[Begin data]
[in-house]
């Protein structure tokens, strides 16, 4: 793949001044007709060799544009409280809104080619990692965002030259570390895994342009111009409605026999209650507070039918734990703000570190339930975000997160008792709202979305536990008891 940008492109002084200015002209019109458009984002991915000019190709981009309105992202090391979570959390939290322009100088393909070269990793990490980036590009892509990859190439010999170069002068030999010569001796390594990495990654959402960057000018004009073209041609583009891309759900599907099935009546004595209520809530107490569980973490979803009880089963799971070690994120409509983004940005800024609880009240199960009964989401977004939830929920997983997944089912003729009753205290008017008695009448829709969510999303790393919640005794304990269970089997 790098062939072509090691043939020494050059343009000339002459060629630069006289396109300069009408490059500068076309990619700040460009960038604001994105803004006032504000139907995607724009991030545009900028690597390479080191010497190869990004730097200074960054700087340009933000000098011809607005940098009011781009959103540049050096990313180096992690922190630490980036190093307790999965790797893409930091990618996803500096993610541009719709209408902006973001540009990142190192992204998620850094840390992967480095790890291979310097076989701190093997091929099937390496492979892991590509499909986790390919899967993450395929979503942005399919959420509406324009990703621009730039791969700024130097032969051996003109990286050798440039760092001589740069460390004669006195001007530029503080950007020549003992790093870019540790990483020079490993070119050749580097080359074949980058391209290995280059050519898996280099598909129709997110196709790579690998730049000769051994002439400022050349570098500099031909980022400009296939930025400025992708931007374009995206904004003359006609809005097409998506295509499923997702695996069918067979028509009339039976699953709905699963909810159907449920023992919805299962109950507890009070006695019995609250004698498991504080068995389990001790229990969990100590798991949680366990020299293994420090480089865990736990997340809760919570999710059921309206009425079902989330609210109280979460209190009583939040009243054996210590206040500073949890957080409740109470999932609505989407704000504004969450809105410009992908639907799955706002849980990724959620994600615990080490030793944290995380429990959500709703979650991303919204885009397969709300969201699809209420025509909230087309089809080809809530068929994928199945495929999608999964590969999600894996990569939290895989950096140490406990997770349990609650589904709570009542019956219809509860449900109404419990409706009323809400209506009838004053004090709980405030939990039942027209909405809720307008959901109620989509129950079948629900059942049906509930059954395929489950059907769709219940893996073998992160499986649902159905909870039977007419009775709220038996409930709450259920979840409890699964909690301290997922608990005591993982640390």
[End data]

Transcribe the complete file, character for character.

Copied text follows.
[in-house]
């Protein structure tokens, strides 16, 4: 793949001044007709060799544009409280809104080619990692965002030259570390895994342009111009409605026999209650507070039918734990703000570190339930975000997160008792709202979305536990008891 940008492109002084200015002209019109458009984002991915000019190709981009309105992202090391979570959390939290322009100088393909070269990793990490980036590009892509990859190439010999170069002068030999010569001796390594990495990654959402960057000018004009073209041609583009891309759900599907099935009546004595209520809530107490569980973490979803009880089963799971070690994120409509983004940005800024609880009240199960009964989401977004939830929920997983997944089912003729009753205290008017008695009448829709969510999303790393919640005794304990269970089997 790098062939072509090691043939020494050059343009000339002459060629630069006289396109300069009408490059500068076309990619700040460009960038604001994105803004006032504000139907995607724009991030545009900028690597390479080191010497190869990004730097200074960054700087340009933000000098011809607005940098009011781009959103540049050096990313180096992690922190630490980036190093307790999965790797893409930091990618996803500096993610541009719709209408902006973001540009990142190192992204998620850094840390992967480095790890291979310097076989701190093997091929099937390496492979892991590509499909986790390919899967993450395929979503942005399919959420509406324009990703621009730039791969700024130097032969051996003109990286050798440039760092001589740069460390004669006195001007530029503080950007020549003992790093870019540790990483020079490993070119050749580097080359074949980058391209290995280059050519898996280099598909129709997110196709790579690998730049000769051994002439400022050349570098500099031909980022400009296939930025400025992708931007374009995206904004003359006609809005097409998506295509499923997702695996069918067979028509009339039976699953709905699963909810159907449920023992919805299962109950507890009070006695019995609250004698498991504080068995389990001790229990969990100590798991949680366990020299293994420090480089865990736990997340809760919570999710059921309206009425079902989330609210109280979460209190009583939040009243054996210590206040500073949890957080409740109470999932609505989407704000504004969450809105410009992908639907799955706002849980990724959620994600615990080490030793944290995380429990959500709703979650991303919204885009397969709300969201699809209420025509909230087309089809080809809530068929994928199945495929999608999964590969999600894996990569939290895989950096140490406990997770349990609650589904709570009542019956219809509860449900109404419990409706009323809400209506009838004053004090709980405030939990039942027209909405809720307008959901109620989509129950079948629900059942049906509930059954395929489950059907769709219940893996073998992160499986649902159905909870039977007419009775709220038996409930709450259920979840409890699964909690301290997922608990005591993982640390």